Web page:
“Impossible to ignore and reminding us all of our vulnerability, the crisis that threatens us seems to be us; we are simultaneously menaced by the wave, and exist as elements of that wave. After all, that is what an economic crisis actually is: the sum of all the individual actions of billions of people around the world, deciding whether to lend or hoard, borrow or save, sell or buy, move or stay, hire or fire, study or look for work, be pessimistic or optimistic.”

£135m daily increase in UK debt
£59,702 average household debt
£242 amount of interest paid in the UK daily
Every 10 minutes a property is repossessed
2,466 people made redundant every day
1 person every 4.8 minutes declared bankrupt or insolvent
£102 average daily decrease in house prices in 2008

Poverty, virtually no interest for savers; poor investment returns for individuals and organisations, fuel poverty
Increased unemployment, reduced income, hours; manufacturing meltdown;
Mental and physical health (60% more family GP visits when main wage earner made redundant),
Family breakdown, domestic violence, separation and divorce
Crime (vehicle, street, deception),
Civic unrest (nationalist sentiments + racism to migrant workers etc; rise of the BNP), A
Alcohol , gambling, drug abuse, domestic violence,
House repossessions & homelessness/unsuitable housing (affordable housing);
Bailiffs, threats and loan sharks,
Bankruptcy; fuel poverty; money lenders/loan sharks= exploitation;
Voluntary sector funding and giving; bankers bonuses;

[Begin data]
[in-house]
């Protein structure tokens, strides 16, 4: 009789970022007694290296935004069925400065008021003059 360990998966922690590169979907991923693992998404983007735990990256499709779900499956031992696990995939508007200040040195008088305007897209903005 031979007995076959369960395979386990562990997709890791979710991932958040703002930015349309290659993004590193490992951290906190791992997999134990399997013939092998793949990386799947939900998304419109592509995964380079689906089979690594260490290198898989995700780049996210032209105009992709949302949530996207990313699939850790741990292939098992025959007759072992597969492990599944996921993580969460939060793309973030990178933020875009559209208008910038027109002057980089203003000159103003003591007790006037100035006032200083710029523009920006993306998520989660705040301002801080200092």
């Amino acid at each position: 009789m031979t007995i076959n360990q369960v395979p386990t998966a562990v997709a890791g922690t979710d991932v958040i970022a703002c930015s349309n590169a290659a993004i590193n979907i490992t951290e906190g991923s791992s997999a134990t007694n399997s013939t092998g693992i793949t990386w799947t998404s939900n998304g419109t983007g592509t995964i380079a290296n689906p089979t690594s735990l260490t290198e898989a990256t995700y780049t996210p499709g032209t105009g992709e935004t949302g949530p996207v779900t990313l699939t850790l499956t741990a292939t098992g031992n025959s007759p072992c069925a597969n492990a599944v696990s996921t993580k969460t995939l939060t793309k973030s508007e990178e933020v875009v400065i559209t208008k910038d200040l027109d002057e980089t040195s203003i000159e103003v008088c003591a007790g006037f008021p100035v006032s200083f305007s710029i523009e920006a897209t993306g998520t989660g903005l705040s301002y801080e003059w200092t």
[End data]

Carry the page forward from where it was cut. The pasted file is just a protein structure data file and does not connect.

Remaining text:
MAKE a fresh and distinctive contribution to an emerging public debate about the heart of a ‘new capitalism’ which marries wealth creation and social justice, drawing upon the deep wells of Christian principles and historic traditions of social thinking.
EXPLORE how the local church can offer practical, pastoral support to both congregations and local communities; seeking to address indebtedness, financial capability, responsible sustainable consumption, and the creation of a generous, neighbourly society; and then to seek to put this into action.
STANDING alongside people in empathy
CHALLENGE Christian attitudes to wealth and possessions as a part of personal discipleship, thereby encouraging godly aspiration, contentment, restraint, gratitude and generosity.


There is reason to believe that the moral consensus is capable of revival. One way for the Church to explore and promote this is by appealing to widely-held notions of fairness, generosity and sustainability:
Is it FAIR? Does it give priority to the vulnerable-the young struggling to enter the labour market, and the elderly living on fixed incomes; people in poverty within UK and globally? Financial inclusion? Credit Unions?
Is it GENEROUS? Does it embody the obligation to give and share our resources with others? Does it embody fair trade and global aid?
Is it SUSTAINABLE? Long-term thinking not quick fixes

• Voluntary Norfolk
• Church Action Poverty
• Life 4 Seekers
• Christians Against Poverty
• Samaritans
• West Norfolk VCA